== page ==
Be suspicious of doctors, health care providers, or suppliers who:
Ask for your Medicare number:
In exchange for free equipment or services
For “record keeping purposes”
Tell you that tests become cheaper asmore of them are provided
Advertise “free” consultations to people with Medicare
Call or visit you and say they represent Medicare or the federal government
Use telephone or door-to-door selling techniques
Use pressure or scare tactics to sell you expensive medical services or diagnostic tests
Bill Medicare for services you never received or a diagnosis you do not have
Offer non-medical transportation or housekeeping as Medicare-approved services
Bill home health services for patients who are not confined to their home, or for patients who still drive a car
Bill Medicare for medical equipment for people in nursing homes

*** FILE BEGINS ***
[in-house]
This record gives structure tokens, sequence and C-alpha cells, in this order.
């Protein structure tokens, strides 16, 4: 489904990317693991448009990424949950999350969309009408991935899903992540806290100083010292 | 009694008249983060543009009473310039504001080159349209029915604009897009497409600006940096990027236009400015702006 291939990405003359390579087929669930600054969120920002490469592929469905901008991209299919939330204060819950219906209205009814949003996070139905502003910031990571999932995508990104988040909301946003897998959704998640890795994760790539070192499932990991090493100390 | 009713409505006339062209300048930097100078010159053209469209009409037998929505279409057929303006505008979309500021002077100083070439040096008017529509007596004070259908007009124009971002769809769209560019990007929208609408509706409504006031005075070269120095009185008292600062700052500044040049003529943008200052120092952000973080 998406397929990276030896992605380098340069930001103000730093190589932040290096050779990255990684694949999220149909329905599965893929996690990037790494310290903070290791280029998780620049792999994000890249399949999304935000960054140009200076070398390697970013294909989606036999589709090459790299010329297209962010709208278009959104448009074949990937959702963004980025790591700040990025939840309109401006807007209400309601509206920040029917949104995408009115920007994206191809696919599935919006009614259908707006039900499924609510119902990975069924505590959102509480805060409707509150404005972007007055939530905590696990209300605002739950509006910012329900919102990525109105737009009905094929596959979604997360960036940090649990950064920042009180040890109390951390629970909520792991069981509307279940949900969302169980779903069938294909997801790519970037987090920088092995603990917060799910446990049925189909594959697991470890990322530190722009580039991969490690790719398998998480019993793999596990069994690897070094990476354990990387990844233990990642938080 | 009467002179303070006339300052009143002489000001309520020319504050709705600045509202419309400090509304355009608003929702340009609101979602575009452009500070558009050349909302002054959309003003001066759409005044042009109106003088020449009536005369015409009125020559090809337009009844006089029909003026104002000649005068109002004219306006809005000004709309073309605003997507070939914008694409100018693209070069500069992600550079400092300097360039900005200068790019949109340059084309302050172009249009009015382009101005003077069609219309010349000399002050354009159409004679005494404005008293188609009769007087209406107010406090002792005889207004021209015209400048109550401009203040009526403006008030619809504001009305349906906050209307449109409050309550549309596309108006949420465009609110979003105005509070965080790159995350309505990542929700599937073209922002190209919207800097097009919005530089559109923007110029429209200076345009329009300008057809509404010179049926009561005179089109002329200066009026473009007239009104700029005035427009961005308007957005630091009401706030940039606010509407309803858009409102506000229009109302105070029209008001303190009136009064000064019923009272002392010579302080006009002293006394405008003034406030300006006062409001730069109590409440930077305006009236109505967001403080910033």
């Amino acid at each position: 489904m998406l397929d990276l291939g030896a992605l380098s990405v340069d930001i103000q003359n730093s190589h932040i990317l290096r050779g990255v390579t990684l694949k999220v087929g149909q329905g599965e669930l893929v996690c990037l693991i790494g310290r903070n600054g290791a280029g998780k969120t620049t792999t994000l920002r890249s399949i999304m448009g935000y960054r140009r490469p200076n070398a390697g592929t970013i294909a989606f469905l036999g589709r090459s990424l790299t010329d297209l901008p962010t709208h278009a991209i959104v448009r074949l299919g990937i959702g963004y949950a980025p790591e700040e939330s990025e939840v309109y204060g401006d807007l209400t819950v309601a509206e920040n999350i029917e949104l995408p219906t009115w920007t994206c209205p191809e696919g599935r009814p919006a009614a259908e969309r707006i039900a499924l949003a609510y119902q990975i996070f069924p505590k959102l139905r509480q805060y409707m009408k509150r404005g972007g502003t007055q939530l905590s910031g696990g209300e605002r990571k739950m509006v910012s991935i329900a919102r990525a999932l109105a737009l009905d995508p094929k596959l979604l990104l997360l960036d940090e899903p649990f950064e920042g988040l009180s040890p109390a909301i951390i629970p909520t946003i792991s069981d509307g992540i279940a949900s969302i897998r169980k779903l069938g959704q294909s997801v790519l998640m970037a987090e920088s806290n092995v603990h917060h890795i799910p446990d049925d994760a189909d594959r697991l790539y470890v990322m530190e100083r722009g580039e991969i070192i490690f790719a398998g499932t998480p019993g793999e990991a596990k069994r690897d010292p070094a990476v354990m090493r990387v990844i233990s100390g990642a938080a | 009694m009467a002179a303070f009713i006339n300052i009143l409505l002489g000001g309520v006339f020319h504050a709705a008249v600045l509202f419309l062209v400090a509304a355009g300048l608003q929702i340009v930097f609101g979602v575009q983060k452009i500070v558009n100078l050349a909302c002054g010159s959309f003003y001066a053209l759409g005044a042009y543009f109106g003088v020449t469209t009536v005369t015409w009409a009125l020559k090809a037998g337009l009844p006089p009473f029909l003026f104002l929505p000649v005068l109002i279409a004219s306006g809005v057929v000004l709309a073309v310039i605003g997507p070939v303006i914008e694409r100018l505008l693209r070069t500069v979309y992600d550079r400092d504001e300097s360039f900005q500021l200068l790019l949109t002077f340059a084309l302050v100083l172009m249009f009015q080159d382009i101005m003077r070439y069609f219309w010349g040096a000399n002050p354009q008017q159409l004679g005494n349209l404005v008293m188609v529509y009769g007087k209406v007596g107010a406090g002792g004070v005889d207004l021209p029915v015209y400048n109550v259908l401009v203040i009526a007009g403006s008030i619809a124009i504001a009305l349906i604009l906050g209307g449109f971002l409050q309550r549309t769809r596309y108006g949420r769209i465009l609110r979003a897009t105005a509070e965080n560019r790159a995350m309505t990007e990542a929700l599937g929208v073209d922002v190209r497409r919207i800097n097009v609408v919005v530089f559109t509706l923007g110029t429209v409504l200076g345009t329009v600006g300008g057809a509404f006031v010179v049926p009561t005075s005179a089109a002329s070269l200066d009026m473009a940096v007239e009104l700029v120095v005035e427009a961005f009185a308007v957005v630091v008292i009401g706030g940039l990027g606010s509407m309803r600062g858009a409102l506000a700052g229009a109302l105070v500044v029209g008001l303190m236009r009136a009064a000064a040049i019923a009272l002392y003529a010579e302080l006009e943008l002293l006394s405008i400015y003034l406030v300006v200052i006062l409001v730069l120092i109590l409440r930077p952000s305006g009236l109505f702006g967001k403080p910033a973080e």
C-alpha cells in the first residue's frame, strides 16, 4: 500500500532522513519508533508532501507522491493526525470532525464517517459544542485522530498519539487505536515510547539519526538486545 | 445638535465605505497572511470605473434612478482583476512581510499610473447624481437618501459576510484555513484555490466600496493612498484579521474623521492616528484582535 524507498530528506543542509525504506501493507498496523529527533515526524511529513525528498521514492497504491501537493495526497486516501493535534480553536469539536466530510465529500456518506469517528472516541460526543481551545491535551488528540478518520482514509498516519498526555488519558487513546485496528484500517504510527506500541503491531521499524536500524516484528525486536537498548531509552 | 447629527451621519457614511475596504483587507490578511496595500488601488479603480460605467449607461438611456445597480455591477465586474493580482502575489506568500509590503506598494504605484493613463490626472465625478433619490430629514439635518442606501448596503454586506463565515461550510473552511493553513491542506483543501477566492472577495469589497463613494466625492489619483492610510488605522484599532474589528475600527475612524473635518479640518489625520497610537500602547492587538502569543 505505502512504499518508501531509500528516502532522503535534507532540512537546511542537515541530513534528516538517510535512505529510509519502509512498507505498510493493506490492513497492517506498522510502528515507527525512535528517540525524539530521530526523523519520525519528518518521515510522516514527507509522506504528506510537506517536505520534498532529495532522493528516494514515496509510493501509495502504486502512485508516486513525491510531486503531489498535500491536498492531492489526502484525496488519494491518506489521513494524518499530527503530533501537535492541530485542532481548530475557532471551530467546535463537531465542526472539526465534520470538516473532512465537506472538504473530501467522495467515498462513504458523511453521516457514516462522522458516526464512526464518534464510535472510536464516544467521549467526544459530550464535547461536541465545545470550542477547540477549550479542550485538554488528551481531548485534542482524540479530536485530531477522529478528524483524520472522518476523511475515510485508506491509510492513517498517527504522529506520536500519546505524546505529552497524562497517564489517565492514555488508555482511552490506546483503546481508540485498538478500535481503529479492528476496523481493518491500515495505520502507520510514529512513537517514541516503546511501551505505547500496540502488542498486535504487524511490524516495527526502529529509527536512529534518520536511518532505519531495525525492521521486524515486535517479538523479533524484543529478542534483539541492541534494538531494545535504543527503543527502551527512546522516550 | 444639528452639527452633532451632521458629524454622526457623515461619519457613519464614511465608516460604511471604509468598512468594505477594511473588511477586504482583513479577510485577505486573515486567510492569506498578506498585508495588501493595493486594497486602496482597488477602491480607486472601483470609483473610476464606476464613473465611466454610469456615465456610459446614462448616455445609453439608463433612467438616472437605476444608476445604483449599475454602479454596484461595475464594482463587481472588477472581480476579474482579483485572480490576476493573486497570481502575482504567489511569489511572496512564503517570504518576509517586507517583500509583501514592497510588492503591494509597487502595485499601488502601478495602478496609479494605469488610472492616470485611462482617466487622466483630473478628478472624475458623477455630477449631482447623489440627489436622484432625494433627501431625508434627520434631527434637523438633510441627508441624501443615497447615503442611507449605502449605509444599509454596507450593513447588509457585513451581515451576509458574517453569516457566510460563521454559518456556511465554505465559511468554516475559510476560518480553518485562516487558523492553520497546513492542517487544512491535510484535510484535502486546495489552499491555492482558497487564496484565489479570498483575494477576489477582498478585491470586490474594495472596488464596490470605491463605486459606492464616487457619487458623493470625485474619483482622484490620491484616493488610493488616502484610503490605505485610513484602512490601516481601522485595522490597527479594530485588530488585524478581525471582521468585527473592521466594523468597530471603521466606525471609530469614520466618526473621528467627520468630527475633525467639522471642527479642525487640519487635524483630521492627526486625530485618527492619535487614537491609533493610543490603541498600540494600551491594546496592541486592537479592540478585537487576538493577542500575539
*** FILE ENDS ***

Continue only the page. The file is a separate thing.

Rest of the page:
Bill Medicare for tests you received as a hospital inpatient or within 72 hours of admission or discharge
Bill Medicare for a power wheelchair or scooter when you don’t meet Medicare’s qualifications
Identity theft happens when someone uses your personal information without your consent to commit fraud or other crimes. Personal information includes your name, Social Security, Medicare, or credit card numbers.
The crime takes many forms. Identity thieves may rent an apartment, obtain a credit card, or establish a telephone account in your name. You may not find out about the theft until you review your credit report or a credit card statement and notice charges you didn’t make—or until you’re contacted by a debt collector.
Identity theft is serious. While some identity theft victims can resolve their problems quickly, others spend hundreds of dollars and many days repairing damage to their good name and credit record.
Protect yourself. Keep your personal information safe. Don’t give your information out over the Internet, or to anyone who comes to your home (or calls you) uninvited. Give personal information only to doctors or other Medicare approved providers.